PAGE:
Work on the Prairie

Photo by Rod Lentz

Paul Long and his crew of volunteers have done an excellent job over the past year in habitat restoration at the nature center. The chapter hired a experienced crew to come in and remover the big cedar and many deciduous trees after the volunteers had manually removed an estimated 10,000 cedar trees over the past decade, we had cedar slash stacked everywhere. In January of 2013 we burned all the cedar and on a cold day with everything blanked in snow the hot fires felt good. In March of 2013 Paul and his team of volunteers working with the Rolla Fire Department and Missouri Department of Conservation had the first ever controlled burn over the prairie and savanna, it was a good fire that burnt slow and hot across the whole area. It took no time for the prairie to begin to come back to life, after all it had been suppressed under thousands of cedar for as long as anyone can remember and it was now free. By September of this year we had native Indian Grass touching the sky as it grew over seven feet high, it was surrounded by beautiful Little Blue Stem, and other varieties of sedge, rush, grama, drop seed, switch and other native grasses. There is an abundance of native oats and rye and the prairie is also home to many legumes. One of the most beautiful sighs are the beautiful native forbs and wild flowers which blanket the prairie in all the colors of the rainbow.

As beautiful as the prairie is it is still home to many species of invasive plants that will take years of constant attention to keep under control. Our prairie is surrounded by the city of Rolla and to keep invasive out will be impossible but we can control and in some cases eliminate most invasive plants. Some examples of how we do this; Autumn or Russian Olive is a small tree that grows quickly and to eliminate it we must go through a process called snip and dip. We literally located each bush and snip off limbs with hand clippers or loppers and then dip the cut plant with Tordon RTU, a user friendly herbicide that is in common use by DNR at state parks and conservation areas. On the other hand when we address Japanese Honeysuckle we must broadcast spray. For this we wait until late fall or early winter after all native plants have gone dormant for the winter and then spray. Using this process we only kill the invasive honeysuckle and do no harm to native plants. This is usually followed up by a controlled burn within a month or so. Honeysuckle is aggressive and this process with have to be done more than once, but once we get invasive under control then we should be able to manage the nature center with one tool, natures tool, the controlled burn.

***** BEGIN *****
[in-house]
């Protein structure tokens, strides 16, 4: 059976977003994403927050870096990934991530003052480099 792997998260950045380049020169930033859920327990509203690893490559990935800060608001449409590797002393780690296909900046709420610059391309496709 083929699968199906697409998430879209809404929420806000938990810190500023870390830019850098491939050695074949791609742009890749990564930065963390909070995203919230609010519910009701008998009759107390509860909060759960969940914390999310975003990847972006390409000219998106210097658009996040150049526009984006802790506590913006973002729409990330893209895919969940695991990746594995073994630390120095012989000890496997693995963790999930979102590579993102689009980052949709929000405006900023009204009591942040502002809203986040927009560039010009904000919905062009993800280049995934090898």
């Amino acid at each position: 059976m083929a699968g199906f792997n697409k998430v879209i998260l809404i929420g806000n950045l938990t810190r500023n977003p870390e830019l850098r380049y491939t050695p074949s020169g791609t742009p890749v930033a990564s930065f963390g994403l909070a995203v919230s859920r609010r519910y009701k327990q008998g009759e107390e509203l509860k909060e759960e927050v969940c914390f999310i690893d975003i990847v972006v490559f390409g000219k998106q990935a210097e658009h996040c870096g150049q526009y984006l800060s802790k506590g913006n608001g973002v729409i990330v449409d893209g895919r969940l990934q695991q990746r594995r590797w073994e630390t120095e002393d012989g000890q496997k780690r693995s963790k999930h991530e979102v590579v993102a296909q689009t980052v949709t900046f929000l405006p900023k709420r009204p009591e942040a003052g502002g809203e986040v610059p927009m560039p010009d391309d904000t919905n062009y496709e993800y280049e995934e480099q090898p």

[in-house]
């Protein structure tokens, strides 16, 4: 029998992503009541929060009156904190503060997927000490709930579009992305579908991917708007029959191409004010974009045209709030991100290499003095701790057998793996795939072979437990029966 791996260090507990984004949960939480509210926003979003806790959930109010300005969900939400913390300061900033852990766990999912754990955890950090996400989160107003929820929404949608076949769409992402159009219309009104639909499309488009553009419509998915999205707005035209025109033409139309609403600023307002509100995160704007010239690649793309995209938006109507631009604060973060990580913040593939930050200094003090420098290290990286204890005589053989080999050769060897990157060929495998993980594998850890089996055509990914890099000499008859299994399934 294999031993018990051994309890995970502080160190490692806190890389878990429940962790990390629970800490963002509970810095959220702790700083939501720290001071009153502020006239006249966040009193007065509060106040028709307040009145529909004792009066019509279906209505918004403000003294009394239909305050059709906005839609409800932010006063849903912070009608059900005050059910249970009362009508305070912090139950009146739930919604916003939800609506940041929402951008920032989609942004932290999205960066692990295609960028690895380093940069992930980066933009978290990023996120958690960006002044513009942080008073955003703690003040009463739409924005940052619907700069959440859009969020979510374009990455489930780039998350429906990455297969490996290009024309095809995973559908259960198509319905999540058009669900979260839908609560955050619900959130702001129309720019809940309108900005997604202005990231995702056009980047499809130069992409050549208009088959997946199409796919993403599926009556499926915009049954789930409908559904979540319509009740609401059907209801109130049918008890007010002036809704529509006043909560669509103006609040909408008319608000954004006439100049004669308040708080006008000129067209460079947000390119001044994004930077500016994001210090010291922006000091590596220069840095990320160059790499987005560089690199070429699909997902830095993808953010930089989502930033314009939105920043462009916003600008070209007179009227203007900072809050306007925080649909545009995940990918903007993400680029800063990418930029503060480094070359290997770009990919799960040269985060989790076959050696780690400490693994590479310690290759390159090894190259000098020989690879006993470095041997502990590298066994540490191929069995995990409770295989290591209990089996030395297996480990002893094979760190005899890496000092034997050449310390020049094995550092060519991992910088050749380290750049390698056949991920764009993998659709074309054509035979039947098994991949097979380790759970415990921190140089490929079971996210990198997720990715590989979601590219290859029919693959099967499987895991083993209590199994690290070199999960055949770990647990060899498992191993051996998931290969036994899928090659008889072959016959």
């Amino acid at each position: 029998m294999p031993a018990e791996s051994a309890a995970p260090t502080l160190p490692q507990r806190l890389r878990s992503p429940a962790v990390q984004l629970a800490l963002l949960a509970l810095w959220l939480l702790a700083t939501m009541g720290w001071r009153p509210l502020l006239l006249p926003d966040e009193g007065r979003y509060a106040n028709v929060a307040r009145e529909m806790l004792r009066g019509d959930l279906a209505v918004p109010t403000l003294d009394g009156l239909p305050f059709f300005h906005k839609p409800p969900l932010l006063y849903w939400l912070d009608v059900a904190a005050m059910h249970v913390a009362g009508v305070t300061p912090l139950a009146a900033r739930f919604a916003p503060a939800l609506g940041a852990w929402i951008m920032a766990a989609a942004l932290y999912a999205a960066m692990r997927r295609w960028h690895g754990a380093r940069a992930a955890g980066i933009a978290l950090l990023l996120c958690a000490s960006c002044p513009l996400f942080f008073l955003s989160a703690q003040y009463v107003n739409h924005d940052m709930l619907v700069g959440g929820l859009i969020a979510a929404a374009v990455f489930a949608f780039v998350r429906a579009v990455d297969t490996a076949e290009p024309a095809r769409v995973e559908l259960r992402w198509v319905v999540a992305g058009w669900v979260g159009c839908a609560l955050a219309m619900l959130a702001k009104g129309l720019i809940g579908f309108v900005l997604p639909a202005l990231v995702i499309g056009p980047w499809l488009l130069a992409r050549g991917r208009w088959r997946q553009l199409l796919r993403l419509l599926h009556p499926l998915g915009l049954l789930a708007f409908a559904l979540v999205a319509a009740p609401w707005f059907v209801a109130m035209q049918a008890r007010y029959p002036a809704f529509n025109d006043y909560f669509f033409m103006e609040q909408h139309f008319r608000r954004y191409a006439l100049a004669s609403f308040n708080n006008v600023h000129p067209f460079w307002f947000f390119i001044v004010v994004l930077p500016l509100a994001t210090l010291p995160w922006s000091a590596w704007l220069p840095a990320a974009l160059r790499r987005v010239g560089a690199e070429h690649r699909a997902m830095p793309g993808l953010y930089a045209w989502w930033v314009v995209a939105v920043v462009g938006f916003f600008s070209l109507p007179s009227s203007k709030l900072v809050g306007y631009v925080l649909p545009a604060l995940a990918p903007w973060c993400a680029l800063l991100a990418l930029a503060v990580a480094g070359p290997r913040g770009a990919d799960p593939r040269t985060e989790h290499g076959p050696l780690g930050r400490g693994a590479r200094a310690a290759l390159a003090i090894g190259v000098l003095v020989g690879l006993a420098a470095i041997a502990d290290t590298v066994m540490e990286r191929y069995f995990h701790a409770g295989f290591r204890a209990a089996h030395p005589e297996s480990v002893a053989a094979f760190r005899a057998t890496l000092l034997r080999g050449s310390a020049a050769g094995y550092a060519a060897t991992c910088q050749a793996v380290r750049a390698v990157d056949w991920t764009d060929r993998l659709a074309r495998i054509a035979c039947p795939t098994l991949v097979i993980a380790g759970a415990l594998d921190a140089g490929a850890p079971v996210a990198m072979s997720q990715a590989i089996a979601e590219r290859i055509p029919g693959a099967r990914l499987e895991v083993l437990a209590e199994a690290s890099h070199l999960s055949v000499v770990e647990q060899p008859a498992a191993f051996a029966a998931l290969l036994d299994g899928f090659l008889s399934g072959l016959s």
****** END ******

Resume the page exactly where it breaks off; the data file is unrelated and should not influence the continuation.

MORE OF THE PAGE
This is a remnant prairie, it is called remnant because it is a small remnant piece of the original fabric that made up the great Western prairie. It has never been under plow and the seeds for all the grasses and wildflowers have been laying dormant for decades if not centuries. All it took was a little TLC and a lot of hard work and nature does the rest. There is no place like it anywhere close to Rolla so stop by and take the family for a hike through history and see and feel what Rolla looked like before settlement.

The nature center is open from dusk until dawn seven days a week.